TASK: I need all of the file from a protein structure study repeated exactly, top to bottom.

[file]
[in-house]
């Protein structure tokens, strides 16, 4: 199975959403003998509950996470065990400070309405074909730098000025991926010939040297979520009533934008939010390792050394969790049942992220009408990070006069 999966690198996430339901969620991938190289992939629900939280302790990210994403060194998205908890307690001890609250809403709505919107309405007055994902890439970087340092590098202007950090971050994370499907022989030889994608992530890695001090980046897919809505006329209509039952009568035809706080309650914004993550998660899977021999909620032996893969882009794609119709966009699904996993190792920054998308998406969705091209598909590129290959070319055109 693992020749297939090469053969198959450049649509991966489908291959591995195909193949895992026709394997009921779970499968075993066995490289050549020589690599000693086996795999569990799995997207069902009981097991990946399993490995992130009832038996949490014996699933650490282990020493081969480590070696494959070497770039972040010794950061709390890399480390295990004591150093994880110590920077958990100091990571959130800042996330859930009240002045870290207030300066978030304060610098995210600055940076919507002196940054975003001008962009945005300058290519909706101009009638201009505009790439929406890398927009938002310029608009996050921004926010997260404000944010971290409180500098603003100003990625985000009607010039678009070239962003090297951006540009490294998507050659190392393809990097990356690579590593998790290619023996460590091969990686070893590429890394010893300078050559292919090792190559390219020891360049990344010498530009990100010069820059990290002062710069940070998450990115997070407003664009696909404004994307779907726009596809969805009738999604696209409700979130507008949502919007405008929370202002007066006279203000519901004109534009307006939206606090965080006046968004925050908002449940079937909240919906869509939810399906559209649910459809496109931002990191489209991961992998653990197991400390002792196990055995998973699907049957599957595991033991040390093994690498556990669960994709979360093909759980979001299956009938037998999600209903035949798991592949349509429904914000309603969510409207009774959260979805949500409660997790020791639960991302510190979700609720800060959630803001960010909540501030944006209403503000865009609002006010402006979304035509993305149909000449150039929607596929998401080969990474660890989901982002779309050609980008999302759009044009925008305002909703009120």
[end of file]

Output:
[in-house]
């Protein structure tokens, strides 16, 4: 199975959403003998509950996470065990400070309405074909730098000025991926010939040297979520009533934008939010390792050394969790049942992220009408990070006069 999966690198996430339901969620991938190289992939629900939280302790990210994403060194998205908890307690001890609250809403709505919107309405007055994902890439970087340092590098202007950090971050994370499907022989030889994608992530890695001090980046897919809505006329209509039952009568035809706080309650914004993550998660899977021999909620032996893969882009794609119709966009699904996993190792920054998308998406969705091209598909590129290959070319055109 693992020749297939090469053969198959450049649509991966489908291959591995195909193949895992026709394997009921779970499968075993066995490289050549020589690599000693086996795999569990799995997207069902009981097991990946399993490995992130009832038996949490014996699933650490282990020493081969480590070696494959070497770039972040010794950061709390890399480390295990004591150093994880110590920077958990100091990571959130800042996330859930009240002045870290207030300066978030304060610098995210600055940076919507002196940054975003001008962009945005300058290519909706101009009638201009505009790439929406890398927009938002310029608009996050921004926010997260404000944010971290409180500098603003100003990625985000009607010039678009070239962003090297951006540009490294998507050659190392393809990097990356690579590593998790290619023996460590091969990686070893590429890394010893300078050559292919090792190559390219020891360049990344010498530009990100010069820059990290002062710069940070998450990115997070407003664009696909404004994307779907726009596809969805009738999604696209409700979130507008949502919007405008929370202002007066006279203000519901004109534009307006939206606090965080006046968004925050908002449940079937909240919906869509939810399906559209649910459809496109931002990191489209991961992998653990197991400390002792196990055995998973699907049957599957595991033991040390093994690498556990669960994709979360093909759980979001299956009938037998999600209903035949798991592949349509429904914000309603969510409207009774959260979805949500409660997790020791639960991302510190979700609720800060959630803001960010909540501030944006209403503000865009609002006010402006979304035509993305149909000449150039929607596929998401080969990474660890989901982002779309050609980008999302759009044009925008305002909703009120």